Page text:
Noir Shore

Welcome to the 13 Days of Halloween

So, this past weekend some of my friends and I took a little weekend trip up the North Shore. We had no set agenda and only a couple of “must sees” were on our list. Upon finding out about my weekend jaunt, my friend, Annie, suggested I check out Temperance River Gorge. “You really should check it out,” she said, “I think you’d really like it. It’s eerie–reminds me of cauldrons.” Well hell, if it looks like cauldrons . . . Anywho, I told my friends, and lovelies that they are, were all for it. Gooseberry Falls was the other scenic wonder we decided to visit. Ooo–and Betty’s Pies! Y-U-F-ING-M!!

Now, you’re probably asking yourself: “How in the hell does this have anything to do with Halloween, spooky shizz, or otherwise dark and twisty crap?” Well, shame on you who may, at this very moment, be doubting my natural-born creep factor which enables me to put a creepy spin on any and everything. Yes, my friends and I were very much like any other sight-seers out and about that day–taking in the beauty and natural wonders and trudging up and down the trails snapping pictures–but that is where the similarities between us and others ended. You see, while taking pictures, an idea began to form in my dark and misunderstood little mind. And, once again, my friends being the dark and twisty lovelies that they are, went along with my plan.

All my photos are accompanied by lines from the poem “The Vampire” by Conrad Aiken, to help set the tone of this post. I hope you enjoy our interpretation of the North Shore, but first, a musical interlude. I might suggest letting the song play as you check out the pics; the song adds to the vibe.

Temperance River Gorge


 She rose among us where we lay.
She wept, we put our work away.
She chilled our laughter, stilled our play;
And spread a silence there.


And darkness shot across the sky,
And once, and twice, we heard her cry;
And saw her lift white hands on high
And toss her troubled hair.


What shape was this who came to us,
With basilisk eyes so ominous,
With mouth so sweet, so poisonous,
And tortured hands so pale?


We saw her wavering to and fro,
Through dark and wind we saw her go;
Yet what her name was did not know;
And felt our spirits fail.


We tried to turn away; but still
Above we heard her sorrow thrill;
And those that slept, they dreamed of ill
And dreadful things:


Of skies grown red with rending flames
And shuddering hills that cracked their frames;


Of twilights foul with wings;


And skeletons dancing to a tune;
And cries of children stifled soon;
And over all a blood-red moon
A dull and nightmare size.


They woke, and sought to go their ways,
Yet everywhere they met her gaze,
Her fixed and burning eyes.


Who are you now, —we cried to her—
Spirit so strange, so sinister?


We felt dead winds above us stir;
And in the darkness heard


A voice fall, singing, cloying sweet,
Heavily dropping, though that heat,


Heavy as honeyed pulses beat,
Slow word by anguished word.


And through the night strange music went
With voice and cry so darkly blent
We could not fathom what they meant;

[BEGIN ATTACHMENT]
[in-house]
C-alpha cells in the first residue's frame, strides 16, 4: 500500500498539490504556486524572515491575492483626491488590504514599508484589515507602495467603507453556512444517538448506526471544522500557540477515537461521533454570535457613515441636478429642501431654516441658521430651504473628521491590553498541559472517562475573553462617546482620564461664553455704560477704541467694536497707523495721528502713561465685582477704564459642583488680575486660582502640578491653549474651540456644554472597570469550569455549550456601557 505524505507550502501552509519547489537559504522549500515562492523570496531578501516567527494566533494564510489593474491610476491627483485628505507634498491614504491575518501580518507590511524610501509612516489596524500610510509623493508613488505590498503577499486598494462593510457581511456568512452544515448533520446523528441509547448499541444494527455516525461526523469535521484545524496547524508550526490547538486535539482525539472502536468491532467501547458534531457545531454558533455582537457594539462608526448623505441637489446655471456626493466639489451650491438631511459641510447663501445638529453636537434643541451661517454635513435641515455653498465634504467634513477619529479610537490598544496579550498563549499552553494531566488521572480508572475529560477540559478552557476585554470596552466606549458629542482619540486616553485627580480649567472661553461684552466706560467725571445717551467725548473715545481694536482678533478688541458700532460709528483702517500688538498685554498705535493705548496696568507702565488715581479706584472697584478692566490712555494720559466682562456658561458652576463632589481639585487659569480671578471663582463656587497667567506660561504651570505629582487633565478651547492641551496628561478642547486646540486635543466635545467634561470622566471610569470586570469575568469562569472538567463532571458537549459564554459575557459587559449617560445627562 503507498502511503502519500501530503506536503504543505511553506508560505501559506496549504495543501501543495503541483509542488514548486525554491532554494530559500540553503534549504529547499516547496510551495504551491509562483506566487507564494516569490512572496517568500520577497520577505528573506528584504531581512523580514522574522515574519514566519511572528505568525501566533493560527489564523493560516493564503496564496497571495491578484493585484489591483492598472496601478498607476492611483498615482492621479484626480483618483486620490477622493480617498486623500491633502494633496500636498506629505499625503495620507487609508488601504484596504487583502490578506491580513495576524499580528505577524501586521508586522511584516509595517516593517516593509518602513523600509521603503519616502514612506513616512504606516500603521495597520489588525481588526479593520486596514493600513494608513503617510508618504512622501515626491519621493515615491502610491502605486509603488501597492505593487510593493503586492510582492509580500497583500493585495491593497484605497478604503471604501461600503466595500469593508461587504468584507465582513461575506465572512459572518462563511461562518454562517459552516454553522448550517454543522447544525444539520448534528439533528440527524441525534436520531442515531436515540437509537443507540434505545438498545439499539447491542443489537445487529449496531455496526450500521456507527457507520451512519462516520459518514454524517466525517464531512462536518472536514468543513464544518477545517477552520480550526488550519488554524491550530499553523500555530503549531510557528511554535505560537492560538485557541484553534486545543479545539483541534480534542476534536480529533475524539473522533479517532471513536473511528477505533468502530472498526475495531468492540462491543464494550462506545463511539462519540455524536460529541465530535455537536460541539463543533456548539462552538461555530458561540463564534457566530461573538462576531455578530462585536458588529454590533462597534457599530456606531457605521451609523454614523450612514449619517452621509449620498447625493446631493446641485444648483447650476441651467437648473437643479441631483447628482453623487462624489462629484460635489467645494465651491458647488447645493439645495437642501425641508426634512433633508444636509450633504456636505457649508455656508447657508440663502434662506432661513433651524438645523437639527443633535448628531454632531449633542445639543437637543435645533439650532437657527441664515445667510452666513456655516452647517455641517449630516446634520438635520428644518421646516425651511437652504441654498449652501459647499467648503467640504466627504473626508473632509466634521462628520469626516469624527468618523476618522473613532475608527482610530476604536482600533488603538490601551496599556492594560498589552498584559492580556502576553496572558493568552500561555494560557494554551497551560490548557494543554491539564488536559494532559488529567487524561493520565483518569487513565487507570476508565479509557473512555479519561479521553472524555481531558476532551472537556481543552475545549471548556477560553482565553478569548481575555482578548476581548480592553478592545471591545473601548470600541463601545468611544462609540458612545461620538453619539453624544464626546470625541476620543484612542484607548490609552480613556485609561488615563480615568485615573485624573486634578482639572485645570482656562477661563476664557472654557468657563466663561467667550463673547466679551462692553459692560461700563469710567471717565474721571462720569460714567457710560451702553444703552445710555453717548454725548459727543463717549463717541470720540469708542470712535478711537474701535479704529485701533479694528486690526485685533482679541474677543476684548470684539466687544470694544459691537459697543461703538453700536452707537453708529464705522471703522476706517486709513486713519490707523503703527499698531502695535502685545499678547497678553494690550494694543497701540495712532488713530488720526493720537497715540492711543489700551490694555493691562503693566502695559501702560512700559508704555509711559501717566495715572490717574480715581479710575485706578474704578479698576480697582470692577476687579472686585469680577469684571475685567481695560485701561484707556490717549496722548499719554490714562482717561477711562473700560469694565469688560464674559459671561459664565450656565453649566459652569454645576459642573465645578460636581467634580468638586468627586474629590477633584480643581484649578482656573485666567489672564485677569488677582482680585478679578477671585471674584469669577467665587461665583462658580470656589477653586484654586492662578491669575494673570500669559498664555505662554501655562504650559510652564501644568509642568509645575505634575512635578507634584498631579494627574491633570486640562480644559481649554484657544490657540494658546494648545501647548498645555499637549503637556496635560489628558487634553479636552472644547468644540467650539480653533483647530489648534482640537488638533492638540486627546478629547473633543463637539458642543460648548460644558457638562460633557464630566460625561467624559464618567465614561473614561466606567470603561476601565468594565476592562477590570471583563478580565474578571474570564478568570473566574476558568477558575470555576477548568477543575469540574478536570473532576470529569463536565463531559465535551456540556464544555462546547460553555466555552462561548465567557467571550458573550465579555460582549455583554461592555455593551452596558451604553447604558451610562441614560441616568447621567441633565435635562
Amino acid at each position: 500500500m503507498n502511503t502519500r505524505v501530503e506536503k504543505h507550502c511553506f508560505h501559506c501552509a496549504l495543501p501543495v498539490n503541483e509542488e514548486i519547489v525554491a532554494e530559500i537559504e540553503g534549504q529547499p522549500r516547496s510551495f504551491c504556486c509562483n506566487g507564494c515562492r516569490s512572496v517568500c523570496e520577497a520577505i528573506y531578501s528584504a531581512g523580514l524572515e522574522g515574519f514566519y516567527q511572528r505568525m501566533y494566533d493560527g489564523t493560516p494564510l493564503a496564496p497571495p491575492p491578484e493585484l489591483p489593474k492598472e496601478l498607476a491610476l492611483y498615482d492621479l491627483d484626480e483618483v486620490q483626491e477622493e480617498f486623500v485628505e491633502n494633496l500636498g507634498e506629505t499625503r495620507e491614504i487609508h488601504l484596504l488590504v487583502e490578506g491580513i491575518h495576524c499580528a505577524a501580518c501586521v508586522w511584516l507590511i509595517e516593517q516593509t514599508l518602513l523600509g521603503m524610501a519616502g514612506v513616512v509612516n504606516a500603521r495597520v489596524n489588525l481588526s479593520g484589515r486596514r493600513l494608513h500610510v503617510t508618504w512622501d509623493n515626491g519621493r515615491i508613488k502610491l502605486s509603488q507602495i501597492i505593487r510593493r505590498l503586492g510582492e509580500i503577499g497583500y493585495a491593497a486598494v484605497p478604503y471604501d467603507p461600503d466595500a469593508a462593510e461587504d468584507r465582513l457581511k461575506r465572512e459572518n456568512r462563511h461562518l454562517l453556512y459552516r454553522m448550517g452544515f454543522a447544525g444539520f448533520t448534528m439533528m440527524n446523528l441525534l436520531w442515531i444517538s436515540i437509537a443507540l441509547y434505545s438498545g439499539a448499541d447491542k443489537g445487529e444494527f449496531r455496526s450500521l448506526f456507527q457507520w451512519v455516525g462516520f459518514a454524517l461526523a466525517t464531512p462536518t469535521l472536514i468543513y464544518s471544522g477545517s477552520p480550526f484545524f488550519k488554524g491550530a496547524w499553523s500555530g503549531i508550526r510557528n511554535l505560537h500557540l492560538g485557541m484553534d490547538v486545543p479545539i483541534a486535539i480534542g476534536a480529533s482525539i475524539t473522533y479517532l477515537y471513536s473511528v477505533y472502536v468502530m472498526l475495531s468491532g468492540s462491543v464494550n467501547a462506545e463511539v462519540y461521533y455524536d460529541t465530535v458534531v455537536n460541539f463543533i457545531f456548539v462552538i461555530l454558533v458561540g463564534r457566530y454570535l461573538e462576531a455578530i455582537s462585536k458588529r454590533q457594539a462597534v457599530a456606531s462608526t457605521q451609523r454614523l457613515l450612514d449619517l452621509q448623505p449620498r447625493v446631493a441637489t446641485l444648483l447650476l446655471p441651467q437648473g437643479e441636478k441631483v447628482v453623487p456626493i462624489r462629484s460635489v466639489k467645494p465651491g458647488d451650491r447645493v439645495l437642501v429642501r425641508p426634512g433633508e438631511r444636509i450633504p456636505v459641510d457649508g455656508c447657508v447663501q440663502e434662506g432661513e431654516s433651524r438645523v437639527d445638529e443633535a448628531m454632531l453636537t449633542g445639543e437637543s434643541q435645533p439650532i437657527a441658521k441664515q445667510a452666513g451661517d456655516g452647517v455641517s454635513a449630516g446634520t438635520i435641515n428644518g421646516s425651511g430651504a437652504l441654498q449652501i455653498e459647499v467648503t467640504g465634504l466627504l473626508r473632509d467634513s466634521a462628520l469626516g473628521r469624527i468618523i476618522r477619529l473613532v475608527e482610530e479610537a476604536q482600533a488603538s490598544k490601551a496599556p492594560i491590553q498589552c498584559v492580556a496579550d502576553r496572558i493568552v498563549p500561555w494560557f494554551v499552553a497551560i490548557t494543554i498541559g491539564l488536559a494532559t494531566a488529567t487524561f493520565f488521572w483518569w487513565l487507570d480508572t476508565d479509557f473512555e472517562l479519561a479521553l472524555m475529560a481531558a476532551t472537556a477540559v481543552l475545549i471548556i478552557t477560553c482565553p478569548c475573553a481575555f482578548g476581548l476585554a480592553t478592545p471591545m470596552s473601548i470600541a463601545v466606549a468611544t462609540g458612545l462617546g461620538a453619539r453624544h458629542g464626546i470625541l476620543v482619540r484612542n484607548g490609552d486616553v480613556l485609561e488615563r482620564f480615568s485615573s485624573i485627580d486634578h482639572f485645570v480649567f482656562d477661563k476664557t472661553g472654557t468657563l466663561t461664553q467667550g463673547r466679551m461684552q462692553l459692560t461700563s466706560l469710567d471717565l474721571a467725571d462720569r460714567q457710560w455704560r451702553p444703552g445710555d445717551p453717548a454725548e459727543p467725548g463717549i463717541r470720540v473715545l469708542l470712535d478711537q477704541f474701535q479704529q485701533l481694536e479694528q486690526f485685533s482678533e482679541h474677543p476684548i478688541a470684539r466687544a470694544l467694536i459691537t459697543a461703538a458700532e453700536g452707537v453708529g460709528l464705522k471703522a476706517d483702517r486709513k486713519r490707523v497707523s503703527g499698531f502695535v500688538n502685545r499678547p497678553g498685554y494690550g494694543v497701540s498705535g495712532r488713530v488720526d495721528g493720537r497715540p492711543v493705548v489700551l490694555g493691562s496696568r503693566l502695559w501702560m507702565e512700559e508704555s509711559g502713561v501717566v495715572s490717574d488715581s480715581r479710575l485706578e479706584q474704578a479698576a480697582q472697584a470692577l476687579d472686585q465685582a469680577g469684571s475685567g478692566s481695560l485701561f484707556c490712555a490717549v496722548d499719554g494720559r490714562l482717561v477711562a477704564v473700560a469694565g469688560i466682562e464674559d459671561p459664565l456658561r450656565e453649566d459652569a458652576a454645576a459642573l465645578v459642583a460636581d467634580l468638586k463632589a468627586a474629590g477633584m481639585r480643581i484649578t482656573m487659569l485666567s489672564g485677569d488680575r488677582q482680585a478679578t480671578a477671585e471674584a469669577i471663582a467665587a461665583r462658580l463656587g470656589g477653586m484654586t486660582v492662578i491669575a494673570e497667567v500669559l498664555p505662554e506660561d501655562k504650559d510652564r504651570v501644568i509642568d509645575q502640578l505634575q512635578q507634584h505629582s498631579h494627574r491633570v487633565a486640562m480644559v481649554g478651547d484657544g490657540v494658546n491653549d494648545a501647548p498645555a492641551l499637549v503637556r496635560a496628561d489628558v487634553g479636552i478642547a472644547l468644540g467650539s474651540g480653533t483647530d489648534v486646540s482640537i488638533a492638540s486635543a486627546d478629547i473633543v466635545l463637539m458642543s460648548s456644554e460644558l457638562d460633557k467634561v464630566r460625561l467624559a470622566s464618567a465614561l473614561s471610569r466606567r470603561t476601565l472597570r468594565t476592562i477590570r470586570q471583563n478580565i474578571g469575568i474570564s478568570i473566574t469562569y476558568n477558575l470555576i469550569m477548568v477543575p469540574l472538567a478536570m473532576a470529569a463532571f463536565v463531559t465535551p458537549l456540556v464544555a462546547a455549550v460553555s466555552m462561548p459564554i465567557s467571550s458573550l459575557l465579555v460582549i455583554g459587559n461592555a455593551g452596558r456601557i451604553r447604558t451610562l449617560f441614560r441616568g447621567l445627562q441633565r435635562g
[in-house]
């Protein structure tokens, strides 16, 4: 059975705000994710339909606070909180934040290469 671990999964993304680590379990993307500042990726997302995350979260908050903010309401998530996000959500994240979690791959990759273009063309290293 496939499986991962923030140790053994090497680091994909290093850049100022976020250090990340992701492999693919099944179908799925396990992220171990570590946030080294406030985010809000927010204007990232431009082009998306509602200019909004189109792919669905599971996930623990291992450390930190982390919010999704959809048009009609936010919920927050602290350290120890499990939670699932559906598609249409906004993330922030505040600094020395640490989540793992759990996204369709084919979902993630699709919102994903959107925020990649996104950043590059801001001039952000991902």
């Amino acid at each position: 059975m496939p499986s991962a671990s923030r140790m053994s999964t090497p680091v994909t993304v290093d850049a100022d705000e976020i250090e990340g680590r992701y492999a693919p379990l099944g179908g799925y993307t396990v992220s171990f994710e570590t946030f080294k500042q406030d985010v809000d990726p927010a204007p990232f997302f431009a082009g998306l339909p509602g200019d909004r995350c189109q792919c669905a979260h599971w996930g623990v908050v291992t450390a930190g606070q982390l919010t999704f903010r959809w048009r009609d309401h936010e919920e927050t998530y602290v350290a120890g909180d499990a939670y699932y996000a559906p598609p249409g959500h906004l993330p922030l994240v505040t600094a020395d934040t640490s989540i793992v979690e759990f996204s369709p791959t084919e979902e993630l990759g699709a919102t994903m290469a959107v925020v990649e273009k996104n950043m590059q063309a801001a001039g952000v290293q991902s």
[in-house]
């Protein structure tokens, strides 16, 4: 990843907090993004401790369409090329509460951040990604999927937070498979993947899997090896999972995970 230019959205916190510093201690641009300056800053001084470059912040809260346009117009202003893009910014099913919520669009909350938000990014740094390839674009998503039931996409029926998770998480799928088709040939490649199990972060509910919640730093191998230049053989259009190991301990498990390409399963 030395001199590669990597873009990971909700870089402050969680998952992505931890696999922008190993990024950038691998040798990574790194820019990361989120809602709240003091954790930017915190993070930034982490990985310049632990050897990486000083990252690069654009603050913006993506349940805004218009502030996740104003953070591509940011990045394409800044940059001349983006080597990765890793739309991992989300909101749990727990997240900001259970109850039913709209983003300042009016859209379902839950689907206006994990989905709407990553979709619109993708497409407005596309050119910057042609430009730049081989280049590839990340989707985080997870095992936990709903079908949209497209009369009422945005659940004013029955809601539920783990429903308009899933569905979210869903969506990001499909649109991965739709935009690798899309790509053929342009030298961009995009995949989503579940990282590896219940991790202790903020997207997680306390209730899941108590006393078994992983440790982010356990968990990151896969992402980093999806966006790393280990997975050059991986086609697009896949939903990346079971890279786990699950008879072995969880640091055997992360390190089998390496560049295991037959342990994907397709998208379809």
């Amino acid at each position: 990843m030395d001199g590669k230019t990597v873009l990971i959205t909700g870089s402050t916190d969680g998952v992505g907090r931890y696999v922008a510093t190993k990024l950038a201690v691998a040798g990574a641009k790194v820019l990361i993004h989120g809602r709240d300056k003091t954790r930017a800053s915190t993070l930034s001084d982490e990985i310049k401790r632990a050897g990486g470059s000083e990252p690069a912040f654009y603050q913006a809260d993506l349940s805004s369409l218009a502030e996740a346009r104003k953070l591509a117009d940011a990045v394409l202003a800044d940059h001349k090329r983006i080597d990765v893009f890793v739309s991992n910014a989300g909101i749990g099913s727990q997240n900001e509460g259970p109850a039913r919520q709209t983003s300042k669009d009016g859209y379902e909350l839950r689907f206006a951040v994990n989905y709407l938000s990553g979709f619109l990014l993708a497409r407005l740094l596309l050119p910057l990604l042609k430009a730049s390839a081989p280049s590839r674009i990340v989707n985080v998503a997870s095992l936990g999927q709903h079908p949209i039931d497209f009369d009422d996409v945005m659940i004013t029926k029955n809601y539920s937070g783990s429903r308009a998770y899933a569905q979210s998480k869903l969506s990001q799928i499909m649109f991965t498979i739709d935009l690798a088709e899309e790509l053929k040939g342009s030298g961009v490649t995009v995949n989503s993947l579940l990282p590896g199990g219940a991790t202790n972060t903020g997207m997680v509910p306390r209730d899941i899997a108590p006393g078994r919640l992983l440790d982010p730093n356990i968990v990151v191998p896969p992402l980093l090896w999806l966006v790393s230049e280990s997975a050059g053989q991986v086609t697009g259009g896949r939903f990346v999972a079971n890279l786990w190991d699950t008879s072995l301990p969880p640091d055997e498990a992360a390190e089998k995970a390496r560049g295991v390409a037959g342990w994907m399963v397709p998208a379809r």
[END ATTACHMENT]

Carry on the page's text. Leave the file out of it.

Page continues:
Save only that they seemed
To thin the blood along our veins,
Foretelling vile, delirious pains,


And clouds divulging blood-red rains
Upon a hill undreamed.


And this we heard: “Who dies for me,
He shall possess me secretly,
My terrible beauty he shall see,
And slake my body’s flame.


But who denies me cursed shall be,
And slain, and buried loathsomely,
And slimed upon with shame.”


Gooseberry Falls


And darkness fell. And like a sea
Of stumbling deaths we followed, we
Who dared not stay behind.


There all night long beneath a cloud
We rose and fell, we struck and bowed,
We were the ploughman and the ploughed,
Our eyes were red and blind.


And some, they said, had touched her side,
Before she fled us there;


And some had taken her to bride;
And some lain down for her and died;


Who had not touched her hair,
Ran to and fro and cursed and cried
And sought her everywhere.


“Her eyes have feasted on the dead,
And small and shapely is her head,
And dark and small her mouth,” they said,


“And beautiful to kiss;
Her mouth is sinister and red
As blood in moonlight is.”


Then poets forgot their jeweled words
And cut the sky with glittering swords;
And innocent souls turned carrion birds
To perch upon the dead.


Sweet daisy fields were drenched with death,


The air became a charnel breath,
Pale stones were splashed with red.


Green leaves were dappled bright with blood
And fruit trees murdered in the bud;


And when at length the dawn
Came green as twilight from the east,
And all that heaving horror ceased,

12076951_10207653909255357_583701312_n (1)

Silent was every bird and beast,
And that dark voice was gone.


No word was there, no song, no bell,
No furious tongue that dream to tell;
Only the dead, who rose and fell
Above the wounded men;


And whisperings and wails of pain
Blown slowly from the wounded grain,
Blown slowly from the smoking plain;
And silence fallen again.


Until at dusk, from God knows where,
Beneath dark birds that filled the air,


Like one who did not hear or care,
Under a blood-red cloud,

12048645_10207653916055527_1619054454_n (1)goose

An aged ploughman came alone
And drove his share through flesh and bone,

12048645_10207653916055527_1619054454_n (2)goose

And turned them under to mould and stone;
All night long he ploughed.


The End

Well that’s it–hope you enjoyed it. I’d love to hear what you think, so please feel free to leave a comment below.

Until next time . . .

Happy Haunting

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